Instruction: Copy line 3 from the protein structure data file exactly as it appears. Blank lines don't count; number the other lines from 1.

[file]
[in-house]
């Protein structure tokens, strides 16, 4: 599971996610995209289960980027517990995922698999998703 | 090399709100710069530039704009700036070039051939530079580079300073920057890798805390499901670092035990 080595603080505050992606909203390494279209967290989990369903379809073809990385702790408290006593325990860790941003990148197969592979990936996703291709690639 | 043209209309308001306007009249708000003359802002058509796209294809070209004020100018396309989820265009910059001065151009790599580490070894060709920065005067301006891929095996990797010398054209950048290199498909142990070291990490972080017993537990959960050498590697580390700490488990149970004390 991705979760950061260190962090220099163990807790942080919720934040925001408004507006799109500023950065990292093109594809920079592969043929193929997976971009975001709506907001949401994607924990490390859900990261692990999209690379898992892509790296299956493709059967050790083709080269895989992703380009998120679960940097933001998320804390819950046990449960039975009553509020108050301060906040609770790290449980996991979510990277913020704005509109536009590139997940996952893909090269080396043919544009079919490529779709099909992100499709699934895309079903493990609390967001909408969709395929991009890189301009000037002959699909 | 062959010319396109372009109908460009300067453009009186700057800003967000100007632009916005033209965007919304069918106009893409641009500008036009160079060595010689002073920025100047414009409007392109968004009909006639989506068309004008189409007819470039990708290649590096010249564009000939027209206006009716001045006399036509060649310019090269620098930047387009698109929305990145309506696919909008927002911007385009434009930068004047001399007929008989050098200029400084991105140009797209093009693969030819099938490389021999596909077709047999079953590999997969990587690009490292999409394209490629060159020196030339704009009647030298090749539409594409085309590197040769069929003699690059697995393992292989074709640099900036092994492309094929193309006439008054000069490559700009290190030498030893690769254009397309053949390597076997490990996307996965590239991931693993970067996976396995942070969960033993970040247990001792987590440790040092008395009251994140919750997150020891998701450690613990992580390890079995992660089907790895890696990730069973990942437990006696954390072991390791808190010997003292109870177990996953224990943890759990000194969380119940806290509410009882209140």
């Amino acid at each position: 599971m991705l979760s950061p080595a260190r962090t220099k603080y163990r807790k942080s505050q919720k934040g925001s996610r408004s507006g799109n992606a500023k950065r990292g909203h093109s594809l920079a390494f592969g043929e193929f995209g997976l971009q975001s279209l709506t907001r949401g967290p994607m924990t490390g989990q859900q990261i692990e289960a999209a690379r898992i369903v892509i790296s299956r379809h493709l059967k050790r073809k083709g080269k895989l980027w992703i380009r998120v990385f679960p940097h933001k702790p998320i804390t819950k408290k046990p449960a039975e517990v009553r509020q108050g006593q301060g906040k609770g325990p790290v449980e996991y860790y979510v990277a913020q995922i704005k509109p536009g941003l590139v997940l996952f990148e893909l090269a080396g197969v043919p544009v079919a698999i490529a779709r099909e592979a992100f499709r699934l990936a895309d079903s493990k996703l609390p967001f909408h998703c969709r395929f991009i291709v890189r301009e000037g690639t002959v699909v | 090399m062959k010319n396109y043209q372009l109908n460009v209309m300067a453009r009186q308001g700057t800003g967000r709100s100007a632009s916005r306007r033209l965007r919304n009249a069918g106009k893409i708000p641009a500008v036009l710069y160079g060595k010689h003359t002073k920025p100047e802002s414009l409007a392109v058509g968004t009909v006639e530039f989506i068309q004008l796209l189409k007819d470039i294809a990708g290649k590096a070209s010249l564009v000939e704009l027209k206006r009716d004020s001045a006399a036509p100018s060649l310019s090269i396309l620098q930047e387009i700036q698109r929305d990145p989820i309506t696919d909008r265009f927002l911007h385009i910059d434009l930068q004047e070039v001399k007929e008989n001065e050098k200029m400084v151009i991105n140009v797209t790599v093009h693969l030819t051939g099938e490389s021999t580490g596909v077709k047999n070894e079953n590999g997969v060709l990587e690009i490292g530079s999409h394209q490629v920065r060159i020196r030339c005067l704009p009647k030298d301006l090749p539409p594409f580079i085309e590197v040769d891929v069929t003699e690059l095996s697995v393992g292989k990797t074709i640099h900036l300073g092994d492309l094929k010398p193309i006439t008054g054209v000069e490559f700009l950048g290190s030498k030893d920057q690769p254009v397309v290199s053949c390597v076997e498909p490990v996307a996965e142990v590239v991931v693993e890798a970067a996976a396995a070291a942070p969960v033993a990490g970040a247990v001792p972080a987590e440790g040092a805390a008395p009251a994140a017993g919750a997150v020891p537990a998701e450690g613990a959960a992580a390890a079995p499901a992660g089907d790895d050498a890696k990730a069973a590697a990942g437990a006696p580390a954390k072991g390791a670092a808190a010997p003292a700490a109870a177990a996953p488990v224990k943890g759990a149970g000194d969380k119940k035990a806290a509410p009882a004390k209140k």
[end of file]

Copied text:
């Amino acid at each position: 599971m991705l979760s950061p080595a260190r962090t220099k603080y163990r807790k942080s505050q919720k934040g925001s996610r408004s507006g799109n992606a500023k950065r990292g909203h093109s594809l920079a390494f592969g043929e193929f995209g997976l971009q975001s279209l709506t907001r949401g967290p994607m924990t490390g989990q859900q990261i692990e289960a999209a690379r898992i369903v892509i790296s299956r379809h493709l059967k050790r073809k083709g080269k895989l980027w992703i380009r998120v990385f679960p940097h933001k702790p998320i804390t819950k408290k046990p449960a039975e517990v009553r509020q108050g006593q301060g906040k609770g325990p790290v449980e996991y860790y979510v990277a913020q995922i704005k509109p536009g941003l590139v997940l996952f990148e893909l090269a080396g197969v043919p544009v079919a698999i490529a779709r099909e592979a992100f499709r699934l990936a895309d079903s493990k996703l609390p967001f909408h998703c969709r395929f991009i291709v890189r301009e000037g690639t002959v699909v | 090399m062959k010319n396109y043209q372009l109908n460009v209309m300067a453009r009186q308001g700057t800003g967000r709100s100007a632009s916005r306007r033209l965007r919304n009249a069918g106009k893409i708000p641009a500008v036009l710069y160079g060595k010689h003359t002073k920025p100047e802002s414009l409007a392109v058509g968004t009909v006639e530039f989506i068309q004008l796209l189409k007819d470039i294809a990708g290649k590096a070209s010249l564009v000939e704009l027209k206006r009716d004020s001045a006399a036509p100018s060649l310019s090269i396309l620098q930047e387009i700036q698109r929305d990145p989820i309506t696919d909008r265009f927002l911007h385009i910059d434009l930068q004047e070039v001399k007929e008989n001065e050098k200029m400084v151009i991105n140009v797209t790599v093009h693969l030819t051939g099938e490389s021999t580490g596909v077709k047999n070894e079953n590999g997969v060709l990587e690009i490292g530079s999409h394209q490629v920065r060159i020196r030339c005067l704009p009647k030298d301006l090749p539409p594409f580079i085309e590197v040769d891929v069929t003699e690059l095996s697995v393992g292989k990797t074709i640099h900036l300073g092994d492309l094929k010398p193309i006439t008054g054209v000069e490559f700009l950048g290190s030498k030893d920057q690769p254009v397309v290199s053949c390597v076997e498909p490990v996307a996965e142990v590239v991931v693993e890798a970067a996976a396995a070291a942070p969960v033993a990490g970040a247990v001792p972080a987590e440790g040092a805390a008395p009251a994140a017993g919750a997150v020891p537990a998701e450690g613990a959960a992580a390890a079995p499901a992660g089907d790895d050498a890696k990730a069973a590697a990942g437990a006696p580390a954390k072991g390791a670092a808190a010997p003292a700490a109870a177990a996953p488990v224990k943890g759990a149970g000194d969380k119940k035990a806290a509410p009882a004390k209140k």